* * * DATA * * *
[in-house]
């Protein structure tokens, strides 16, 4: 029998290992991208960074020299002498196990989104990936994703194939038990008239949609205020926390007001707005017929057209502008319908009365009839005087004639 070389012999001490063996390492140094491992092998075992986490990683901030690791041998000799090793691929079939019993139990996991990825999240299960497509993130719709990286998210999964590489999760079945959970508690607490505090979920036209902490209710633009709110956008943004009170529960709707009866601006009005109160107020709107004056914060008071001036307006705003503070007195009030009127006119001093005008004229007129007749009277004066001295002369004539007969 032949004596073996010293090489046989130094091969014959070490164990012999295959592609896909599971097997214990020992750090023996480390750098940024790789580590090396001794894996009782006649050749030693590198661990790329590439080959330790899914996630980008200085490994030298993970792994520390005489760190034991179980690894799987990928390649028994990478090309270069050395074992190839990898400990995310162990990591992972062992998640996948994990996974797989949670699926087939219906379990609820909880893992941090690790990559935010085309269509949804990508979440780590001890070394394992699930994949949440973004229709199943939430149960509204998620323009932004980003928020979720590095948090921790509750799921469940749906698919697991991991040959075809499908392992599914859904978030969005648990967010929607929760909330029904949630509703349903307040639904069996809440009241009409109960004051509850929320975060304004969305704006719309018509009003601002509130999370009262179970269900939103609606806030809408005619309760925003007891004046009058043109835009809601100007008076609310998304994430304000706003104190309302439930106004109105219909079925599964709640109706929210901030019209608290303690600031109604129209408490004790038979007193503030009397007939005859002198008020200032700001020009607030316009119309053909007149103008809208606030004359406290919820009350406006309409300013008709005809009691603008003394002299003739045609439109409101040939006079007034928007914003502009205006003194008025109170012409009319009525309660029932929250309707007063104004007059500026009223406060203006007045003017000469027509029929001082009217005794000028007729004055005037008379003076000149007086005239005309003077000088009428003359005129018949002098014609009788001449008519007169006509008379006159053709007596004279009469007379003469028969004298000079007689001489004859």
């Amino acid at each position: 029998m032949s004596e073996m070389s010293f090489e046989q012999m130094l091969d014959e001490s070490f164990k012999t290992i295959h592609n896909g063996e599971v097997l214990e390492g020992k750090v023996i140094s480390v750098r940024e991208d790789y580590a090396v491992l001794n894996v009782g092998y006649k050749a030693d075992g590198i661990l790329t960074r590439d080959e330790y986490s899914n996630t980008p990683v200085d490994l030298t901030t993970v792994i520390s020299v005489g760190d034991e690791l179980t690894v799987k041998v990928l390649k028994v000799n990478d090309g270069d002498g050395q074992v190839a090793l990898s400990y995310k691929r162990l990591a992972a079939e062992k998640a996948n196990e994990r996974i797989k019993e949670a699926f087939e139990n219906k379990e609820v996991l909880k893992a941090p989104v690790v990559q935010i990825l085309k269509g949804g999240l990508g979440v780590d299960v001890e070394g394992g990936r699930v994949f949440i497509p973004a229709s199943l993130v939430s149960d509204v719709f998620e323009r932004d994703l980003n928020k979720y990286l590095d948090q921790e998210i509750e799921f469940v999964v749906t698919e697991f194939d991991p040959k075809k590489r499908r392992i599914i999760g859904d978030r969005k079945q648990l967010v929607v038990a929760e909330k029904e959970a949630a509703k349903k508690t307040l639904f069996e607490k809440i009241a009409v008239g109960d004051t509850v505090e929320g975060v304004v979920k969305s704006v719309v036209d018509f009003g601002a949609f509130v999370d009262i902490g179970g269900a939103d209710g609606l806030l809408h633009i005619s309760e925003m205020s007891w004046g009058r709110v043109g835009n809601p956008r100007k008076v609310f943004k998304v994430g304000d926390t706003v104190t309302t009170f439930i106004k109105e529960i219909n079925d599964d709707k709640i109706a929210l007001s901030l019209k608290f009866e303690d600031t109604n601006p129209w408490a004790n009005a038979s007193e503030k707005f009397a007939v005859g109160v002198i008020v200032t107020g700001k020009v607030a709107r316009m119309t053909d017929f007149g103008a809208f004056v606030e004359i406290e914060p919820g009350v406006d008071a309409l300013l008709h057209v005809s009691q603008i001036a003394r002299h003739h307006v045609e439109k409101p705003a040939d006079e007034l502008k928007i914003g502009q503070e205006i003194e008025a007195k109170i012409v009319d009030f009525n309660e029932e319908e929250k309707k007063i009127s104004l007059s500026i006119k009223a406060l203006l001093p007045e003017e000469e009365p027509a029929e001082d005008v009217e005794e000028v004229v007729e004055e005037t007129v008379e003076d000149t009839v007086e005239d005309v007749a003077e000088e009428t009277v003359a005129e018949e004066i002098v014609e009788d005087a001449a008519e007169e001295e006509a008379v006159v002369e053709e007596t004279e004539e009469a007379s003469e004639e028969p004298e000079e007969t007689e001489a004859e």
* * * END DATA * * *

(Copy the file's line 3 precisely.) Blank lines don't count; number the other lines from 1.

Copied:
């Amino acid at each position: 029998m032949s004596e073996m070389s010293f090489e046989q012999m130094l091969d014959e001490s070490f164990k012999t290992i295959h592609n896909g063996e599971v097997l214990e390492g020992k750090v023996i140094s480390v750098r940024e991208d790789y580590a090396v491992l001794n894996v009782g092998y006649k050749a030693d075992g590198i661990l790329t960074r590439d080959e330790y986490s899914n996630t980008p990683v200085d490994l030298t901030t993970v792994i520390s020299v005489g760190d034991e690791l179980t690894v799987k041998v990928l390649k028994v000799n990478d090309g270069d002498g050395q074992v190839a090793l990898s400990y995310k691929r162990l990591a992972a079939e062992k998640a996948n196990e994990r996974i797989k019993e949670a699926f087939e139990n219906k379990e609820v996991l909880k893992a941090p989104v690790v990559q935010i990825l085309k269509g949804g999240l990508g979440v780590d299960v001890e070394g394992g990936r699930v994949f949440i497509p973004a229709s199943l993130v939430s149960d509204v719709f998620e323009r932004d994703l980003n928020k979720y990286l590095d948090q921790e998210i509750e799921f469940v999964v749906t698919e697991f194939d991991p040959k075809k590489r499908r392992i599914i999760g859904d978030r969005k079945q648990l967010v929607v038990a929760e909330k029904e959970a949630a509703k349903k508690t307040l639904f069996e607490k809440i009241a009409v008239g109960d004051t509850v505090e929320g975060v304004v979920k969305s704006v719309v036209d018509f009003g601002a949609f509130v999370d009262i902490g179970g269900a939103d209710g609606l806030l809408h633009i005619s309760e925003m205020s007891w004046g009058r709110v043109g835009n809601p956008r100007k008076v609310f943004k998304v994430g304000d926390t706003v104190t309302t009170f439930i106004k109105e529960i219909n079925d599964d709707k709640i109706a929210l007001s901030l019209k608290f009866e303690d600031t109604n601006p129209w408490a004790n009005a038979s007193e503030k707005f009397a007939v005859g109160v002198i008020v200032t107020g700001k020009v607030a709107r316009m119309t053909d017929f007149g103008a809208f004056v606030e004359i406290e914060p919820g009350v406006d008071a309409l300013l008709h057209v005809s009691q603008i001036a003394r002299h003739h307006v045609e439109k409101p705003a040939d006079e007034l502008k928007i914003g502009q503070e205006i003194e008025a007195k109170i012409v009319d009030f009525n309660e029932e319908e929250k309707k007063i009127s104004l007059s500026i006119k009223a406060l203006l001093p007045e003017e000469e009365p027509a029929e001082d005008v009217e005794e000028v004229v007729e004055e005037t007129v008379e003076d000149t009839v007086e005239d005309v007749a003077e000088e009428t009277v003359a005129e018949e004066i002098v014609e009788d005087a001449a008519e007169e001295e006509a008379v006159v002369e053709e007596t004279e004539e009469a007379s003469e004639e028969p004298e000079e007969t007689e001489a004859e």